The Ties That Bind: The Benefits of Strong and Weak Social Connections Later in Life

As we age, do close relationships or weaker social connections benefit us more? The long-term association between different types of social ties and emotional well-being was examined in a recent study that earned a 2020 Bronze Innovative Research on Aging Award.

Study data were from the Survey of Social Relations, a longitudinal study representative of the Detroit tri-county metropolitan area. Data were collected in 1992, 2005, and 2015. Participants in the original study who were at least 40 years old were included in this analysis, excluding individuals with a particularly large social network (20 or more people), for a total of 802 respondents. Close ties were defined as “people to whom you feel so close that it is hard to imagine life without them.” Weaker ties included “people to whom you may not feel quite that close who are still very important to you” and “people whom you haven’t already mentioned but who are close enough and important enough in your life that they should be placed in your personal network.”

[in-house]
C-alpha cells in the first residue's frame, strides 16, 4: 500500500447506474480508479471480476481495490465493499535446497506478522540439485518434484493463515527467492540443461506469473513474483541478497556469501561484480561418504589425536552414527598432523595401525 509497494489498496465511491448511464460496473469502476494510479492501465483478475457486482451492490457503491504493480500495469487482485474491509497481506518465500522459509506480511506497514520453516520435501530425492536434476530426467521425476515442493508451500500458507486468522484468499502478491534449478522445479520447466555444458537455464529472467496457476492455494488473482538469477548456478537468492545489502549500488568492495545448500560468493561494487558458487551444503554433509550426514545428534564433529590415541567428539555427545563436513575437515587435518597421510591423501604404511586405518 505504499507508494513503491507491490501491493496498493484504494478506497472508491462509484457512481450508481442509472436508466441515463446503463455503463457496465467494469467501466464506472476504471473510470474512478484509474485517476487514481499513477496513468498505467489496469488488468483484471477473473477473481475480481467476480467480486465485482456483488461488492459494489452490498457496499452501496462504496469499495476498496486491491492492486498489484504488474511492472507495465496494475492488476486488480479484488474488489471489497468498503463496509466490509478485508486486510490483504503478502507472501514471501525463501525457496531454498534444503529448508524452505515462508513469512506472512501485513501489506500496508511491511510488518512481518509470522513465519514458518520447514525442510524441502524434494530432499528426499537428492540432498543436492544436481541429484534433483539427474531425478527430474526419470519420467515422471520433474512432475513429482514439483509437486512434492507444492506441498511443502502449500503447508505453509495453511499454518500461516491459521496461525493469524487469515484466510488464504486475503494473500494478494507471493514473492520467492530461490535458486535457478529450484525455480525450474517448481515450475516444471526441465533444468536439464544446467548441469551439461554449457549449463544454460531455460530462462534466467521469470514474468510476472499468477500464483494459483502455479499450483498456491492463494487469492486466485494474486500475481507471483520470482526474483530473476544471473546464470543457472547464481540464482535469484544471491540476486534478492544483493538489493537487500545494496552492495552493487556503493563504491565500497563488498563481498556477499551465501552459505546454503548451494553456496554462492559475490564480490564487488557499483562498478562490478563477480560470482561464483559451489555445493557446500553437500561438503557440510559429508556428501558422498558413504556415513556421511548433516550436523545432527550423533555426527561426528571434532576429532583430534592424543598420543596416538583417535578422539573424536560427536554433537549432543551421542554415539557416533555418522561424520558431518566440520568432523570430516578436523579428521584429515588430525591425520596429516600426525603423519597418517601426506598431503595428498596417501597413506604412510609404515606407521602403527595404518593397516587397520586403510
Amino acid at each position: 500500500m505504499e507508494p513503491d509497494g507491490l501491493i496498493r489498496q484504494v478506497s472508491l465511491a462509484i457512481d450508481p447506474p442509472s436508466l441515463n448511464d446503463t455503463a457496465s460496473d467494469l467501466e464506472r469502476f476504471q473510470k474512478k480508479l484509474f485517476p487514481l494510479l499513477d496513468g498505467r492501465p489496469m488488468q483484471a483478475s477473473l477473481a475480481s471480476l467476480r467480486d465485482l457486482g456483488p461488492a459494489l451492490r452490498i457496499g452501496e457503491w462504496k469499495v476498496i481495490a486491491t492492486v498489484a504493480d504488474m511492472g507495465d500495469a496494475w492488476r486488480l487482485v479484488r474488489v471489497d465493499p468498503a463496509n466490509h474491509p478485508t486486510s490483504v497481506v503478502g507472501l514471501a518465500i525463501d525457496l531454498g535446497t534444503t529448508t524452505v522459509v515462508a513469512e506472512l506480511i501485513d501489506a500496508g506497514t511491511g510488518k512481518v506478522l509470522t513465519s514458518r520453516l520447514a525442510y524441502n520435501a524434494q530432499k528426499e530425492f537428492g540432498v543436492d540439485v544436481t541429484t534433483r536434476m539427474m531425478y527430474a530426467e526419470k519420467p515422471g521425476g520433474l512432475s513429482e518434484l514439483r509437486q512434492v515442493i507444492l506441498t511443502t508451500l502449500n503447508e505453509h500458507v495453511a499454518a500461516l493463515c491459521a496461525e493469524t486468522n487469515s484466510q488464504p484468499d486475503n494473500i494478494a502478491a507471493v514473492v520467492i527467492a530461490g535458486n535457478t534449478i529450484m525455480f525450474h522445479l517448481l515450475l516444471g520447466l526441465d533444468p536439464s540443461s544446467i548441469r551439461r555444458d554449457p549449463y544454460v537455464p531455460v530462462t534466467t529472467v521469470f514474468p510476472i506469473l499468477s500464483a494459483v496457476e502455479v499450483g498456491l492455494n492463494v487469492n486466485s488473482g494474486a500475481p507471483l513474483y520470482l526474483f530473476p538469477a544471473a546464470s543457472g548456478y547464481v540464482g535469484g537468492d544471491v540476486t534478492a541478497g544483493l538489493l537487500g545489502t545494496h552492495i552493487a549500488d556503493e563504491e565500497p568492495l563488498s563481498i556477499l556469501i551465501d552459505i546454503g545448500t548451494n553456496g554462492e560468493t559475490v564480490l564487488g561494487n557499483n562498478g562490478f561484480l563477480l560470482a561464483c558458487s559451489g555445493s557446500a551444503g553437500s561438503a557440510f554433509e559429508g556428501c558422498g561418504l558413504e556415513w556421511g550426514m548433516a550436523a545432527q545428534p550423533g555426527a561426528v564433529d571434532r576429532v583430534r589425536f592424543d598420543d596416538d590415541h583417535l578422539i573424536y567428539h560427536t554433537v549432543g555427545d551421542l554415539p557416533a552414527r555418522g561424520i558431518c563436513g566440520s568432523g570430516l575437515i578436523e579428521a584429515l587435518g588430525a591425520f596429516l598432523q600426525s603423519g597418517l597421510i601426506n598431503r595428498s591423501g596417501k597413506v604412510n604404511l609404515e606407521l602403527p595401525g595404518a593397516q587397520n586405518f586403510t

To measure emotional well-being, positive mood and depressed mood were assessed. The researchers hypothesized that over time, maintaining a greater number of close social ties would be more strongly associated with low levels of depressed mood than would maintaining a large number of weaker ties. They also hypothesized that over the long term, having a large number of weaker ties would impact positive mood more than a larger number of close ties.

Among the findings, the study determined that having a greater number of weaker ties earlier in the study was connected to better maintenance of the number of closer ties later in life. The researchers believed that investing in weaker ties may compensate for the loss of close ties later. The researchers also discovered that a larger number of weaker ties was more strongly associated with both positive mood and less depressed mood later in life than was the number of close ties. While the authors acknowledge the importance of close ties, the study demonstrated that weaker ties offer important benefits for older adults.


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Huxhold O, Fiori KL, Webster NJ, Antonucci TC. The strength of weaker ties: An underexplored resource for maintaining emotional well-being in later life. The Journals of Gerontology: Series B; (2020); Feb 14.


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